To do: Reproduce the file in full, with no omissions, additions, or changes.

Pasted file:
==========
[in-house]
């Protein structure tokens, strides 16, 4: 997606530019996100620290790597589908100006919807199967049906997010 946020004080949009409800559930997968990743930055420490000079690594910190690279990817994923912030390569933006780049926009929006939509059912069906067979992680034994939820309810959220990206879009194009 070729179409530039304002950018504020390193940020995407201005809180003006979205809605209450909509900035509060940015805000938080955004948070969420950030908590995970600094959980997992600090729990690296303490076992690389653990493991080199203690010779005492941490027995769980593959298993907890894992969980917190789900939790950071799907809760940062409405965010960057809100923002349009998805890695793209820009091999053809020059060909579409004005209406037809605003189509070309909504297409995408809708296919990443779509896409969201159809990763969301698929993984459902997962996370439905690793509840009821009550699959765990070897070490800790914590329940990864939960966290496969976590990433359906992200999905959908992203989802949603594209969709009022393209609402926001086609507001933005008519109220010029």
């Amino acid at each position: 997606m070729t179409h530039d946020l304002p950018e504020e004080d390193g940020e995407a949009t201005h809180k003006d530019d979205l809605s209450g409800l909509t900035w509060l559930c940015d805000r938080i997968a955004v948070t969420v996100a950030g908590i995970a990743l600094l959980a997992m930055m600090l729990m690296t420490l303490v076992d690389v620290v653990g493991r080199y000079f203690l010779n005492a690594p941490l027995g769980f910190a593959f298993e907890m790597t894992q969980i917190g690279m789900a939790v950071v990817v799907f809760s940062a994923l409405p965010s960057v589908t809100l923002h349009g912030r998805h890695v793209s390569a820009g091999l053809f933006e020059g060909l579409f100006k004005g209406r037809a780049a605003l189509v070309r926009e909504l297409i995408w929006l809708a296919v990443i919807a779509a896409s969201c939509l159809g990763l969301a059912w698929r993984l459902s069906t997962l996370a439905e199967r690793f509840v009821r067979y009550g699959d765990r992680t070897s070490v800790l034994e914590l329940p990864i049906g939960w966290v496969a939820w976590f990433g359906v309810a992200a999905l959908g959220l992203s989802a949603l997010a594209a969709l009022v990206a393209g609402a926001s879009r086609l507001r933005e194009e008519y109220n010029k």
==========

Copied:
[in-house]
């Protein structure tokens, strides 16, 4: 997606530019996100620290790597589908100006919807199967049906997010 946020004080949009409800559930997968990743930055420490000079690594910190690279990817994923912030390569933006780049926009929006939509059912069906067979992680034994939820309810959220990206879009194009 070729179409530039304002950018504020390193940020995407201005809180003006979205809605209450909509900035509060940015805000938080955004948070969420950030908590995970600094959980997992600090729990690296303490076992690389653990493991080199203690010779005492941490027995769980593959298993907890894992969980917190789900939790950071799907809760940062409405965010960057809100923002349009998805890695793209820009091999053809020059060909579409004005209406037809605003189509070309909504297409995408809708296919990443779509896409969201159809990763969301698929993984459902997962996370439905690793509840009821009550699959765990070897070490800790914590329940990864939960966290496969976590990433359906992200999905959908992203989802949603594209969709009022393209609402926001086609507001933005008519109220010029």
């Amino acid at each position: 997606m070729t179409h530039d946020l304002p950018e504020e004080d390193g940020e995407a949009t201005h809180k003006d530019d979205l809605s209450g409800l909509t900035w509060l559930c940015d805000r938080i997968a955004v948070t969420v996100a950030g908590i995970a990743l600094l959980a997992m930055m600090l729990m690296t420490l303490v076992d690389v620290v653990g493991r080199y000079f203690l010779n005492a690594p941490l027995g769980f910190a593959f298993e907890m790597t894992q969980i917190g690279m789900a939790v950071v990817v799907f809760s940062a994923l409405p965010s960057v589908t809100l923002h349009g912030r998805h890695v793209s390569a820009g091999l053809f933006e020059g060909l579409f100006k004005g209406r037809a780049a605003l189509v070309r926009e909504l297409i995408w929006l809708a296919v990443i919807a779509a896409s969201c939509l159809g990763l969301a059912w698929r993984l459902s069906t997962l996370a439905e199967r690793f509840v009821r067979y009550g699959d765990r992680t070897s070490v800790l034994e914590l329940p990864i049906g939960w966290v496969a939820w976590f990433g359906v309810a992200a999905l959908g959220l992203s989802a949603l997010a594209a969709l009022v990206a393209g609402a926001s879009r086609l507001r933005e194009e008519y109220n010029k």